The Cost of Medical Records

Medical recordsNot a lot of folks realize it, but nearly all medical providers charge you a fee for a copy of your medical records. These fees can be in the thousands of dollars and come out of your settlement or judgment for your injury.

In the past, medical providers would ask injury victims for $624.51, $722.40 or $455.04 for single requests. Now, such charges are often under $10 and the total cost of records goes from the thousands of dollars to under one-hundred bucks. This is because a change in federal law, through updated HIPAA Rules and the HITECH Act, means that you should no longer be charged these outrageous fees. 45 CFR 164.524.1

Pursuant to the new rules, medical providers can only charge you a reasonable cost-based fee for four things in providing a copy of your records:

  • The cost of labor to copy the records
  • Supplies, this can be paper for physical copies or the cost of a CD
  • Postage
  • The cost of preparing an explanation or summary of the records, if you request one.

Requesting your records electronically can significantly reduce the cost of obtaining your records, as you should only be charged for labor in copying the electronic records to a CD (or DVD), the cost of the CD, and a stamp to send the CD. As an added bonus, your provider has to provide you with an electronic copy if the provider stores the records electronically.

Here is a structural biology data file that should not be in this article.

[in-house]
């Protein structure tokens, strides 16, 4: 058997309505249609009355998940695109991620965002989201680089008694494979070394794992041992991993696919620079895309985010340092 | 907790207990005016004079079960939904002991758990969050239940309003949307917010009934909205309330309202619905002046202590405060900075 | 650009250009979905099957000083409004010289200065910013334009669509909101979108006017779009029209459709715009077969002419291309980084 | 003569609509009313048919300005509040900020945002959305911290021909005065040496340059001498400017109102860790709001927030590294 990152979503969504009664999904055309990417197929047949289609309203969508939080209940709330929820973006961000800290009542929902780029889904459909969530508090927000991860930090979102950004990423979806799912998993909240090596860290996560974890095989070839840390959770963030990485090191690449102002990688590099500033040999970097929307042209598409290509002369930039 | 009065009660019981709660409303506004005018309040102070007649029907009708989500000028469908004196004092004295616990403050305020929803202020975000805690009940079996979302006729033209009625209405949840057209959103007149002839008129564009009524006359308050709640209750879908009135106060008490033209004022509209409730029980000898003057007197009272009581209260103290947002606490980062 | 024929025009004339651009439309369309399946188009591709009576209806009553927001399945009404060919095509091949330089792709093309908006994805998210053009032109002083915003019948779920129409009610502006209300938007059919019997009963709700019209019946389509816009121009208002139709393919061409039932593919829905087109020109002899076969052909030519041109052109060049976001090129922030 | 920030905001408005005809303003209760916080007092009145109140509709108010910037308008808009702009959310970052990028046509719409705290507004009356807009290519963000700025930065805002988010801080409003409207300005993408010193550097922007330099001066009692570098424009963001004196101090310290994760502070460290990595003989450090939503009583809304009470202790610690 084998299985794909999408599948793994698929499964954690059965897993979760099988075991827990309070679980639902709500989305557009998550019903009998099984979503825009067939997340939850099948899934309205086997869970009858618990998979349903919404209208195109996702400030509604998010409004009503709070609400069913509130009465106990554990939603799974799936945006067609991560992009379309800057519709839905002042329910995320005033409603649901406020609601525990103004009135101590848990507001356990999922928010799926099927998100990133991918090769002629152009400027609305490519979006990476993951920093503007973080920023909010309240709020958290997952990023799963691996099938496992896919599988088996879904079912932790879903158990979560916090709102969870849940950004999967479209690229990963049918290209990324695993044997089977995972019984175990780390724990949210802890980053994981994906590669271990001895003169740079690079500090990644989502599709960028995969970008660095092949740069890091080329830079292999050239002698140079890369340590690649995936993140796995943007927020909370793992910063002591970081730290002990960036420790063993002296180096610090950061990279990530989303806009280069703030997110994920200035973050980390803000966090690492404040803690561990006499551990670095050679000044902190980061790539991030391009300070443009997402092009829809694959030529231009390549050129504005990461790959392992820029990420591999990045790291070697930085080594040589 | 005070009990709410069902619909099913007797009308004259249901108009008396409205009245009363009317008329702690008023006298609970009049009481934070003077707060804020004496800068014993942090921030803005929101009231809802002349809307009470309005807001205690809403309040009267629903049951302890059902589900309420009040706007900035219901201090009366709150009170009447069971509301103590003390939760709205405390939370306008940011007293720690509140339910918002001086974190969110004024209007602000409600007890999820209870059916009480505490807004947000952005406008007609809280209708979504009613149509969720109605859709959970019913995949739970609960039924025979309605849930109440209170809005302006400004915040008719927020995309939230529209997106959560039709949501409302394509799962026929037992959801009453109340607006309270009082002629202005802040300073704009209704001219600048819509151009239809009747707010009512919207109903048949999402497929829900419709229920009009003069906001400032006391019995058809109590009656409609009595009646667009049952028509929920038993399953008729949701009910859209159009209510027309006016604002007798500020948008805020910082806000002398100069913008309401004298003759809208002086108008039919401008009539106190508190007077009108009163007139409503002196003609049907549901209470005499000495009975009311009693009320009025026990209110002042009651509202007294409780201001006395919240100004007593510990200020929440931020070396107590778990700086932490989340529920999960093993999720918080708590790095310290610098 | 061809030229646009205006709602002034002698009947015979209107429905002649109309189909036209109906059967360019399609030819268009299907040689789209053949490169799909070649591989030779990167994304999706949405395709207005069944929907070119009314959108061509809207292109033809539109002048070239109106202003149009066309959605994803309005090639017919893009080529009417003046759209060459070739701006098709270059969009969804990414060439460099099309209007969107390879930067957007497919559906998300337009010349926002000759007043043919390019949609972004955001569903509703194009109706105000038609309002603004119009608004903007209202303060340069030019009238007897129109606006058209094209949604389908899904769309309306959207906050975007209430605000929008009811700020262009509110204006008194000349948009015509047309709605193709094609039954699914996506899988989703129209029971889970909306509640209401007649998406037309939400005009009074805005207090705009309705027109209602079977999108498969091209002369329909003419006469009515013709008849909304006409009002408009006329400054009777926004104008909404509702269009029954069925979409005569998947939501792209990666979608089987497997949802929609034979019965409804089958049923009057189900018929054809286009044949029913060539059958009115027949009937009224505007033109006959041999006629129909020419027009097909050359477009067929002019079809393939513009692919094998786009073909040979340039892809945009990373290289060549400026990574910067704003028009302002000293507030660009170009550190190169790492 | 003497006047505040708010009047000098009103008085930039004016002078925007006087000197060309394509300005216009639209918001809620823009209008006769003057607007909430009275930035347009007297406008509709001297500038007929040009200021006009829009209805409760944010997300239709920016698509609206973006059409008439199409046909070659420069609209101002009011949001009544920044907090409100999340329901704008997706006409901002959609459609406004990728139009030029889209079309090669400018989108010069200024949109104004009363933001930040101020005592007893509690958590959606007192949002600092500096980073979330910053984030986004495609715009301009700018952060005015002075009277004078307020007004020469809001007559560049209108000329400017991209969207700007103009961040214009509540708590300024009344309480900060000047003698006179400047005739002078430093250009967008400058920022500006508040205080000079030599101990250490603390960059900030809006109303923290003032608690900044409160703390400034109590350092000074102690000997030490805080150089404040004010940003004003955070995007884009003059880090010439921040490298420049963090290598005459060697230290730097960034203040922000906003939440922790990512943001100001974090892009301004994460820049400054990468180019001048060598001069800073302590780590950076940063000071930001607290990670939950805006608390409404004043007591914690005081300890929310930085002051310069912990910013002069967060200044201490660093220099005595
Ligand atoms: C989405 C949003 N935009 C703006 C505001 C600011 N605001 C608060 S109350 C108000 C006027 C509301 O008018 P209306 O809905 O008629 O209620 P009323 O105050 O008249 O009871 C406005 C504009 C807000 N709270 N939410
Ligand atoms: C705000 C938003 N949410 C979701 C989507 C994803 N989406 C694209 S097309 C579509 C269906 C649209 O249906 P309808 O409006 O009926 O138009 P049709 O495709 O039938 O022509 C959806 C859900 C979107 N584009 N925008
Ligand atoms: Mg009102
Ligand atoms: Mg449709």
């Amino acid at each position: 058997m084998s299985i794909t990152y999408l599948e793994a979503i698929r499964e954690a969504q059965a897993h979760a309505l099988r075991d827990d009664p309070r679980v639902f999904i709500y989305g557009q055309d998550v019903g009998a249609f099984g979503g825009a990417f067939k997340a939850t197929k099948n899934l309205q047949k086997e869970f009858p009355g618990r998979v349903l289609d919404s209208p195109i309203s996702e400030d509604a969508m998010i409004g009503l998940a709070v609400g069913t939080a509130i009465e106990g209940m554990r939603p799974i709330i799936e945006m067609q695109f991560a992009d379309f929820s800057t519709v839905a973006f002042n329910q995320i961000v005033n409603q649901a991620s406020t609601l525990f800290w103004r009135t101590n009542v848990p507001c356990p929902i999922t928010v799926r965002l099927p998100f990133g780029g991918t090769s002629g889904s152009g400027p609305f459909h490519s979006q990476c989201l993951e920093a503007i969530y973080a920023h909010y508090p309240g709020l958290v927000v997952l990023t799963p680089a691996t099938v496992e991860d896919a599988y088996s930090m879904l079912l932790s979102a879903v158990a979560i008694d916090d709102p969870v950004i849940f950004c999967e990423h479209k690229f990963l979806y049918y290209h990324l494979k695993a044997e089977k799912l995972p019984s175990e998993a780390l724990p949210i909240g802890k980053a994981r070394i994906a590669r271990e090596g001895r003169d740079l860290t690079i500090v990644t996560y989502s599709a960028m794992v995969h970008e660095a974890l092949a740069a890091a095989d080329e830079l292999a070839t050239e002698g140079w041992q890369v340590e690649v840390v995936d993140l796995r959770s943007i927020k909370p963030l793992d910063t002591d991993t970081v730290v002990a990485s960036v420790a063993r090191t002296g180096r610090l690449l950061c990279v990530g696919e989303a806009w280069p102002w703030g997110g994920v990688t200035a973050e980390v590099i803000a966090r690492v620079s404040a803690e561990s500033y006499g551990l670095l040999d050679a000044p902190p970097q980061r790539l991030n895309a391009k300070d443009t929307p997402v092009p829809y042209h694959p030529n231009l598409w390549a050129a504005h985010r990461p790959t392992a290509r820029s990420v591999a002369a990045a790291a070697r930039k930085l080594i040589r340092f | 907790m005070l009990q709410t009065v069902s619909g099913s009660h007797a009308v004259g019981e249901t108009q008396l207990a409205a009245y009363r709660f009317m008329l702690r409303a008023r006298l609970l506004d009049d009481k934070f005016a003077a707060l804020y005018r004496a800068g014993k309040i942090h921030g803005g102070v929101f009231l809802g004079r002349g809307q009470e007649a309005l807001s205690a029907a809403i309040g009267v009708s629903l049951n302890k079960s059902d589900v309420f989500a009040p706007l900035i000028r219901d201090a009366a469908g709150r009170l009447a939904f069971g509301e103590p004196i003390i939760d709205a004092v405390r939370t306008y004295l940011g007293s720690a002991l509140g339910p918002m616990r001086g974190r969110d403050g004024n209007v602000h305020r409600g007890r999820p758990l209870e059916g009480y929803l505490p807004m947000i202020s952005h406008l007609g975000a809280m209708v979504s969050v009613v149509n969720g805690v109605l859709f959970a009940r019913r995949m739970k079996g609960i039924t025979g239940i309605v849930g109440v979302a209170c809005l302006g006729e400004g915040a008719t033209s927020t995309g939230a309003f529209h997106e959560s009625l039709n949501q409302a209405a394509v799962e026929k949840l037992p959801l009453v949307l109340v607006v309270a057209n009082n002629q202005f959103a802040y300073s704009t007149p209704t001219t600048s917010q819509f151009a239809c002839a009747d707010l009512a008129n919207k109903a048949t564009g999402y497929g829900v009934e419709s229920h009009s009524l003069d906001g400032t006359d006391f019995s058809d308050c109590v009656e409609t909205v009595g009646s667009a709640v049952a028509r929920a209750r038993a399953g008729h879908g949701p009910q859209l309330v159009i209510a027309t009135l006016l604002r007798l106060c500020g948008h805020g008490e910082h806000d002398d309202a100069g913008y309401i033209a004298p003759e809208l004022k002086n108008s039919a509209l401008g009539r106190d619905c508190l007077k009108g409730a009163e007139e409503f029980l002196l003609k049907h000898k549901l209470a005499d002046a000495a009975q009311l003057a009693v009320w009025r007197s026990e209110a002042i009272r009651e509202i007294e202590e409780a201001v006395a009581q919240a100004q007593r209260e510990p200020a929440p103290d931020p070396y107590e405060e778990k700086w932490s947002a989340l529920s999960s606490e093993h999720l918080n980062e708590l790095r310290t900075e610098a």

What really helps reduce the cost of pursuing your personal injury claim is that you may direct your records be sent to a third person, like your attorney. The trick is that you have to make the request in writing, sign it, and be clear about who gets the records and where to send them. Otherwise, your attorney would be charged the higher fees, which they would then be required to pass on to you.2 Don’t fret about figuring this out yourself, your attorney will help you prepare and send the appropriate request.

Once the request gets sent off, sit back and wait the maximum thirty days for your attorney to get the records. This is unless your provider requests a need-based, one time, thirty day extension. Additionally, there are a few grounds for denial and your attorney can assist in addressing these.


1Washington State specifically directs providers to follow the new HIPAA rules. WAC 246-08-400 (4) (“HIPAA covered entities shall refer to HIPAA regulation 45 C.F.R. 164.524 (c)(4)”). The laws of all states, however, are generally preempted by this change in the federal rules.

2All attorneys are required to pass on these costs pursuant to attorney professional conduct rules. RPC 1.8(e).

Jesse Jacobs
Jesse Jacobs
Jesse Jacobs received his Juris Doctor (J.D.) with the distinction of Magna Cum Laude and Dean’s List honors from Seattle University School of Law, and is admitted to practice law in Washington State and Oregon.
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